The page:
If there is one topic I’ve avoided like the plague since the inception of this blog, it’s relationships. Sure, I talked about them a bit over on Myra’s blog, Toasterphobia, a long time ago, but other than that, barely a peep about relationships has been heard around these parts. This is quite ood considering that I always seem to be the go-to person whenever someone needs to talk about relationships with a non-biased observer.

Well, it’s time we put an end to that. I’ve got several topics I want to talk about coming up. My credibility? I’ve been in a wonderful relationship for almost four years, and I believe strictly in what the Bible says. Also, I happen to be the one writing this blog, and you are not. 🙂

January is statistically the months were the largest number of breakups occur. This is, frankly, logical. Thanksgiving and Christmas are inherently romantic times, filled with family and togetherness and interesting things to do. Not to mention it’s cold and… you know… cuddling.

Anyway, moving on, it’s only appropriate that I pose the following very prominent question.

Is There a Correct Way to Break Up?

I am not naive. I know that no relationship is the same. I also know that no relationship is black and white. For the guy and the girl, at any point you get to past “dating” there are intense emotional strings that tie the two together. Breaking up is one of the most difficult things to do in life no matter what the emotional disposition of the two in the relationship.

A person usually comes to the point of wanting to break up when he/she doesn’t see a real future (up to and including marriage) for the relationship. He may see the girl as “bad for him.” She may see him as “too clingy” or having no real potential to start a family. Anything like that can be quite legitimate grounds for a break up.

So you want to break up with your boyfriend or girlfriend? Okay… I can’t write a full-fledged “breakup guide” because, like I said, no two relationships are the same. But I can help a little bit. Keep these things in mind.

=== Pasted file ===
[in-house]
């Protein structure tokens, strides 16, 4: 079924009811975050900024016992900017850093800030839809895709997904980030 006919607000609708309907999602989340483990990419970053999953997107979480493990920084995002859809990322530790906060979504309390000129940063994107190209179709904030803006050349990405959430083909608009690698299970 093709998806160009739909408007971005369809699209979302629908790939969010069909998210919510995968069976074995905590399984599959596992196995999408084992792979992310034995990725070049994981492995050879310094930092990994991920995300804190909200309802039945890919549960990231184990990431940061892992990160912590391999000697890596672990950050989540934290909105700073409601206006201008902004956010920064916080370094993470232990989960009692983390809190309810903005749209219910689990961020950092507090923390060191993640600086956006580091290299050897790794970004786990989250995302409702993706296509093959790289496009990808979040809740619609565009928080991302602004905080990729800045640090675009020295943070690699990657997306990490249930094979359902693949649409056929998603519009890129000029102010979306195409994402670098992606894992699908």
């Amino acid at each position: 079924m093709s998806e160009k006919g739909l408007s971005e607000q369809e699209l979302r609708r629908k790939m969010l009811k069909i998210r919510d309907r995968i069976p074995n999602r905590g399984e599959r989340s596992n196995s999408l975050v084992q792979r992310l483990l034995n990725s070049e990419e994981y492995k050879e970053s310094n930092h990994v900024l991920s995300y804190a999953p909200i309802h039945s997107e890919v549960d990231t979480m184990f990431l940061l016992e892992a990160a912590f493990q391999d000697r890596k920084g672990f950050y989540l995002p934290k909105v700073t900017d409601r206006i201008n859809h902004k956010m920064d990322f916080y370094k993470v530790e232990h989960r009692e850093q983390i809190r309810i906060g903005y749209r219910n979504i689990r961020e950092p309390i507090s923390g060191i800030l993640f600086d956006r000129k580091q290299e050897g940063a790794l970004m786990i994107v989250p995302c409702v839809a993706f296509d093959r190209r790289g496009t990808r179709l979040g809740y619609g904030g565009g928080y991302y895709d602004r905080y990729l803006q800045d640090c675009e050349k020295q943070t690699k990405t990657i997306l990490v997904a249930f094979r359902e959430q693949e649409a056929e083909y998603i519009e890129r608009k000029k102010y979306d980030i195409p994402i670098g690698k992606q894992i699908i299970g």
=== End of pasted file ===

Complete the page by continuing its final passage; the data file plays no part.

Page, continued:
1. Do NOT Procrastinate.

Do not drag out a relationship because you are looking forward to that Valentine’s Day date or going to see that concert together. That kind of thinking will only serve to damage the two of you and it forces you to endure that stress a little bit longer. Sure, it causes more immediate pain, but less long term speculation and stress. But don’t be hasty. Think and pray about it long and hard, first.

2. Suspension is Wrong.

Do not give the person you are with any false hope. Don’t say “Maybe sometime in the future.” Allow the person time to move on; time to adjust and try to rebuild his/her life. Don’t even say “I love you” to try to console him or her. Just… move on the best you can.

3. Off and On Relationships Suck.

Off and on relationships should come with some jail time. You can’t “ween a person off of you.” On/off relationships are the ultimate form of keeping people in suspense. Am I saying you can never ever get back with that person? No. You never really know what God has planned for your life. But please, give it some time.

4. You May Not Be Able to Salvage the Friendship.

As important as this person was to you, breakups are often the self-destruct button for a friendship, no matter how close you two were before the relationship. I’ve only gone through one breakup; a girl I was with for seven months, and friends with for about twice that time. That was over four years ago. I have no idea what she’s doing with her life now. This is often an unavoidable consequence of a breakup, and there’s often nothing you can do about it.

5. Avoid Rebound Relationships

You want a surefire way to tick a lot of people off? Get with a rebound girl/guy. This makes you ex mad, you mad, and the person you got with mad. Have you ever heard any adult say, “Yeah, I married a person I was in a rebound relationship with?” No? I didn’t think so.

I know it’s tough, but eventually you will move on. Just like with a death, the pain subsides eventually. Time passes, people change, and you eventually find the person you find true happiness with.